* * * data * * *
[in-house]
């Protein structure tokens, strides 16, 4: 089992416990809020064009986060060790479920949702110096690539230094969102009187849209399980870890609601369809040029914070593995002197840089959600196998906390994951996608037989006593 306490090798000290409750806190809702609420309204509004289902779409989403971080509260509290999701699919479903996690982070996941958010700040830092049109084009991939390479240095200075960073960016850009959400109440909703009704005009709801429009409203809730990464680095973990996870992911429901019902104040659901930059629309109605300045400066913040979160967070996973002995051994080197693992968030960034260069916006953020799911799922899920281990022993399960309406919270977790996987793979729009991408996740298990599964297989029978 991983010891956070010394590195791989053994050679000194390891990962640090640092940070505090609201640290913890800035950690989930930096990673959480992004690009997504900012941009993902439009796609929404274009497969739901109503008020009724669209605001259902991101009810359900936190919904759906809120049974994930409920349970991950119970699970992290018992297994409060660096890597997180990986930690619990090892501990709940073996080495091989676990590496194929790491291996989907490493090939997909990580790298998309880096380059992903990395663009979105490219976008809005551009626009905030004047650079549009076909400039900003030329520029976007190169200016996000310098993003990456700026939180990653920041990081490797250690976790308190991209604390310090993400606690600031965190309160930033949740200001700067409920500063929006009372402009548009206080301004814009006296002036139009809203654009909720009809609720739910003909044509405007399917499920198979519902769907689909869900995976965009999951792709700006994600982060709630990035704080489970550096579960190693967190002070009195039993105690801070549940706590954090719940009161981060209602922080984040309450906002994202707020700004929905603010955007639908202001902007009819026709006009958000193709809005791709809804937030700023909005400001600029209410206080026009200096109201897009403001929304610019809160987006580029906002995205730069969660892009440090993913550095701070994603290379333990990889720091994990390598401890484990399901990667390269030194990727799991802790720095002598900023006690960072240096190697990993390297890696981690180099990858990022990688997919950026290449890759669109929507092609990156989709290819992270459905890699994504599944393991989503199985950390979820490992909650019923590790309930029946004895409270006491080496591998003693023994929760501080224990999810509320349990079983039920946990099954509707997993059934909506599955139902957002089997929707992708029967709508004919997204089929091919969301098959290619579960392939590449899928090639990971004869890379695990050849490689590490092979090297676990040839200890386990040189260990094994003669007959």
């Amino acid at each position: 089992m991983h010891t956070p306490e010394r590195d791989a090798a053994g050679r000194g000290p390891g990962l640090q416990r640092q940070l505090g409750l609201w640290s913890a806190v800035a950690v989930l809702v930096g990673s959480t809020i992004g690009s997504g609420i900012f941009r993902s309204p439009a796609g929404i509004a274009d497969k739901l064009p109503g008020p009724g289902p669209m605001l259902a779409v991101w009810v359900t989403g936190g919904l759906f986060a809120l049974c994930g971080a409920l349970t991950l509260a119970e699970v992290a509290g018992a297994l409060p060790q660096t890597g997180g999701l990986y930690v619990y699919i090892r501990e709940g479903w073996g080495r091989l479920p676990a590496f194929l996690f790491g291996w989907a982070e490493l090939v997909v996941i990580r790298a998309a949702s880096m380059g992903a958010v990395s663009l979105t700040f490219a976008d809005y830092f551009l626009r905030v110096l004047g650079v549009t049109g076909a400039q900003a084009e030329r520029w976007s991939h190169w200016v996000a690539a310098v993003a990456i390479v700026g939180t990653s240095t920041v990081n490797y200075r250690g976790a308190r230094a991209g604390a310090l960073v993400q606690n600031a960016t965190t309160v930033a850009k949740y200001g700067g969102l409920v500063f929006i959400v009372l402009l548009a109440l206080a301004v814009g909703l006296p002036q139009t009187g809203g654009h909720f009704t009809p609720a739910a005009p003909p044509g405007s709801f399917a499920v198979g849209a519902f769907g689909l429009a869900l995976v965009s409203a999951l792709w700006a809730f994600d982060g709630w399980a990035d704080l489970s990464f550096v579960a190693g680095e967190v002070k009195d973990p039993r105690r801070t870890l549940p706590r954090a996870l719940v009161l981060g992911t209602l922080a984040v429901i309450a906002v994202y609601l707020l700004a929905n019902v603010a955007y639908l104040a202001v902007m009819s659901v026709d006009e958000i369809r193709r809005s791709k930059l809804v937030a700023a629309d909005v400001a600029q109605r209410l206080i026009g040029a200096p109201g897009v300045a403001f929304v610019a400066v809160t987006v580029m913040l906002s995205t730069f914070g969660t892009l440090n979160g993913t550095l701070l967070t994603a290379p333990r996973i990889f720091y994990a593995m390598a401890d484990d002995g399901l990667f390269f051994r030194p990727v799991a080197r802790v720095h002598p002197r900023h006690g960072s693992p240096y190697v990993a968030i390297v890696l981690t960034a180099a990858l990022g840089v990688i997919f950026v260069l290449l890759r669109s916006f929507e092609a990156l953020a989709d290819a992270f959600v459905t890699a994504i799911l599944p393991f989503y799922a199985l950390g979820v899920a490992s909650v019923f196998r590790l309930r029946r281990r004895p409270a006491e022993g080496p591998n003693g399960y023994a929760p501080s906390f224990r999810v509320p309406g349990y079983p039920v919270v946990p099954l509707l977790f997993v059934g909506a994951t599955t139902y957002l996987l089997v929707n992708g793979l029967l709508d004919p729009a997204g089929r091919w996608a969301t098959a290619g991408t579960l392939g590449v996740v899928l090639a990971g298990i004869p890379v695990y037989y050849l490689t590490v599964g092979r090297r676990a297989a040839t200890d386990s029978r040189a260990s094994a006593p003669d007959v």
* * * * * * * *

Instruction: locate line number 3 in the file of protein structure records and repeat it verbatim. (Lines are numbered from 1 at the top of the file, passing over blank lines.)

């Amino acid at each position: 089992m991983h010891t956070p306490e010394r590195d791989a090798a053994g050679r000194g000290p390891g990962l640090q416990r640092q940070l505090g409750l609201w640290s913890a806190v800035a950690v989930l809702v930096g990673s959480t809020i992004g690009s997504g609420i900012f941009r993902s309204p439009a796609g929404i509004a274009d497969k739901l064009p109503g008020p009724g289902p669209m605001l259902a779409v991101w009810v359900t989403g936190g919904l759906f986060a809120l049974c994930g971080a409920l349970t991950l509260a119970e699970v992290a509290g018992a297994l409060p060790q660096t890597g997180g999701l990986y930690v619990y699919i090892r501990e709940g479903w073996g080495r091989l479920p676990a590496f194929l996690f790491g291996w989907a982070e490493l090939v997909v996941i990580r790298a998309a949702s880096m380059g992903a958010v990395s663009l979105t700040f490219a976008d809005y830092f551009l626009r905030v110096l004047g650079v549009t049109g076909a400039q900003a084009e030329r520029w976007s991939h190169w200016v996000a690539a310098v993003a990456i390479v700026g939180t990653s240095t920041v990081n490797y200075r250690g976790a308190r230094a991209g604390a310090l960073v993400q606690n600031a960016t965190t309160v930033a850009k949740y200001g700067g969102l409920v500063f929006i959400v009372l402009l548009a109440l206080a301004v814009g909703l006296p002036q139009t009187g809203g654009h909720f009704t009809p609720a739910a005009p003909p044509g405007s709801f399917a499920v198979g849209a519902f769907g689909l429009a869900l995976v965009s409203a999951l792709w700006a809730f994600d982060g709630w399980a990035d704080l489970s990464f550096v579960a190693g680095e967190v002070k009195d973990p039993r105690r801070t870890l549940p706590r954090a996870l719940v009161l981060g992911t209602l922080a984040v429901i309450a906002v994202y609601l707020l700004a929905n019902v603010a955007y639908l104040a202001v902007m009819s659901v026709d006009e958000i369809r193709r809005s791709k930059l809804v937030a700023a629309d909005v400001a600029q109605r209410l206080i026009g040029a200096p109201g897009v300045a403001f929304v610019a400066v809160t987006v580029m913040l906002s995205t730069f914070g969660t892009l440090n979160g993913t550095l701070l967070t994603a290379p333990r996973i990889f720091y994990a593995m390598a401890d484990d002995g399901l990667f390269f051994r030194p990727v799991a080197r802790v720095h002598p002197r900023h006690g960072s693992p240096y190697v990993a968030i390297v890696l981690t960034a180099a990858l990022g840089v990688i997919f950026v260069l290449l890759r669109s916006f929507e092609a990156l953020a989709d290819a992270f959600v459905t890699a994504i799911l599944p393991f989503y799922a199985l950390g979820v899920a490992s909650v019923f196998r590790l309930r029946r281990r004895p409270a006491e022993g080496p591998n003693g399960y023994a929760p501080s906390f224990r999810v509320p309406g349990y079983p039920v919270v946990p099954l509707l977790f997993v059934g909506a994951t599955t139902y957002l996987l089997v929707n992708g793979l029967l709508d004919p729009a997204g089929r091919w996608a969301t098959a290619g991408t579960l392939g590449v996740v899928l090639a990971g298990i004869p890379v695990y037989y050849l490689t590490v599964g092979r090297r676990a297989a040839t200890d386990s029978r040189a260990s094994a006593p003669d007959v």